Jeremy Corbyn’s pledge to “resist” the democratic results isn’t a mere semantic problem. It points to the problem with socialists in general: They aren’t interested in democracy. They are interested in power. Central power.
One resists a dictatorship; one opposes a legitimate government. Corbyn is thus like Turkey’s president, Recep Tayyip Erdoğan, who once said that democracy is like a train: you get off it once you have reached your destination. It is a means to an end—in Corbyn’s case, socialist social justice; that is to say, a good rather than a bad dictatorship. For once social justice is reached, what need would there be of any politics at all, except perhaps a little light leadership?
I was reading David Mikics biography of Jacque Derrida. He points out that the first large urban civilizations—like Babylon and Egypt—“used writing as an elite mechanism for social control. The secrets of the realm remained in the hands of the few who had knowledge of script.”
Did universal literacy eliminate this? Maybe in part. But it’s still there.
Have you ever considered proper grammar? All those rules? I’m something of a grammar-phobe, albeit an imperfect one. I’m the kind of bastard that corrects my kids when they say “He is taking Fred and I to the store.” Is that a way of setting oneself apart?
Perhaps, but there’s no social control associated with it. Just debased snobbery.
What about wokeness? Woke language? Michael Malice points out in his new book at the SJWs are constantly changing the lingo and everyone goes along because, by using it, you’re signaling that you’re on the correct side of society.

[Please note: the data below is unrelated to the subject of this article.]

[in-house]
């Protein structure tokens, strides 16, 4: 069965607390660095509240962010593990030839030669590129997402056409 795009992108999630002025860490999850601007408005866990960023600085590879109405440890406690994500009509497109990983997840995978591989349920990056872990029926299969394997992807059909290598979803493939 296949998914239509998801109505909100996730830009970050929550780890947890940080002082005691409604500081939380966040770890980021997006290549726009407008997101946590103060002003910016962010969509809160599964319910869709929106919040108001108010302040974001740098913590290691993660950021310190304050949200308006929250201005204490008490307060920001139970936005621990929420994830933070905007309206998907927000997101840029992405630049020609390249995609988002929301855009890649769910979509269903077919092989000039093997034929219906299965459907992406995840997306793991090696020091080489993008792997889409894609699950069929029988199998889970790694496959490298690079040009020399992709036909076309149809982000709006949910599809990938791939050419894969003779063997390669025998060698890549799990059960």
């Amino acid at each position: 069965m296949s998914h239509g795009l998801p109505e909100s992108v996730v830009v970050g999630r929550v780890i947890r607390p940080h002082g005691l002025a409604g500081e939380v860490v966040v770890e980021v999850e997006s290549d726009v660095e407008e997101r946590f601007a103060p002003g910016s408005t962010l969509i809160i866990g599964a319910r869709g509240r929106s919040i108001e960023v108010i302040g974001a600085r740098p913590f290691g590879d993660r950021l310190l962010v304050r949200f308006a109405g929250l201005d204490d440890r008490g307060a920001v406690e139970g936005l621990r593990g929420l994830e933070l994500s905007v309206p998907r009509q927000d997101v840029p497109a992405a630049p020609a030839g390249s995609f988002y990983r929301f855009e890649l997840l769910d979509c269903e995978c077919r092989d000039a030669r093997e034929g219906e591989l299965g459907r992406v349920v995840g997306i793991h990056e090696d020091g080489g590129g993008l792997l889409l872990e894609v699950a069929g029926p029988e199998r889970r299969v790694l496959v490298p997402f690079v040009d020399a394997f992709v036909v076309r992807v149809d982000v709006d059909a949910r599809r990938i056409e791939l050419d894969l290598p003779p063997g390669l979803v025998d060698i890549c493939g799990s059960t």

But is it a matter of social control? Is the “correct side” the higher social order?
I’m afraid so.
The Left controls the institutional social controls: Education and Media. Now, when I say “institutional,” mean the “big.” Left is big. Sure, it doesn’t control talk radio. It doesn’t control every website. It sure as heck doesn’t control the podcast universe.
But big institutions?
Big is Left.
Why else would ESPN get political like it was during the teens, at a time when the country was particularly politically polarized? Fundamental common sense would tell you that, if you take a side in the political debates, you would alienate half of your viewership . . . AND YOU’RE A SPORTS NETWORK. But they did and started alienating viewers, so much so they basically apologized last May and said they’d stop.
But why did they start?
Because ESPN is part of Disney. It’s a syllogism that you should never forget: Disney is big ($100 billion in assets; 200,000 employees). Big is left. Therefore, Disney is left.
By using the woke language, you’re signaling that you’re part of the Left . . . which is the same thing as saying you’re part of the elite. It’s important. It’s cowardice, too, but it’s also important for your career, your prospects, your income, your family.
If you’re in ancient Babylon and you want to get your family that nice house on the Euphrates, you’d learn how to write. In America 2020, you keep current with the newest SJW jargon.
Comments Off on Monday: New TWE Episode, with Show Notes
January 4, 2020
I asked my daughter to bring me the newspaper. she said I’m too old fashioned and brought me her iPhone. Not getting too much into details, the fly is now dead, the iPhone is broken and my daughter is crying.
Whew. The holidays come to a close. There are lots of downsides to leaving childhood, but this time of year isn’t one of them. When I was a kid, I’d have the post-holiday blues. As an adult with a frantic need for down time, I have the post-holiday shrug. I like the holidays, but I also like to get back to normal and a modicum of relaxation.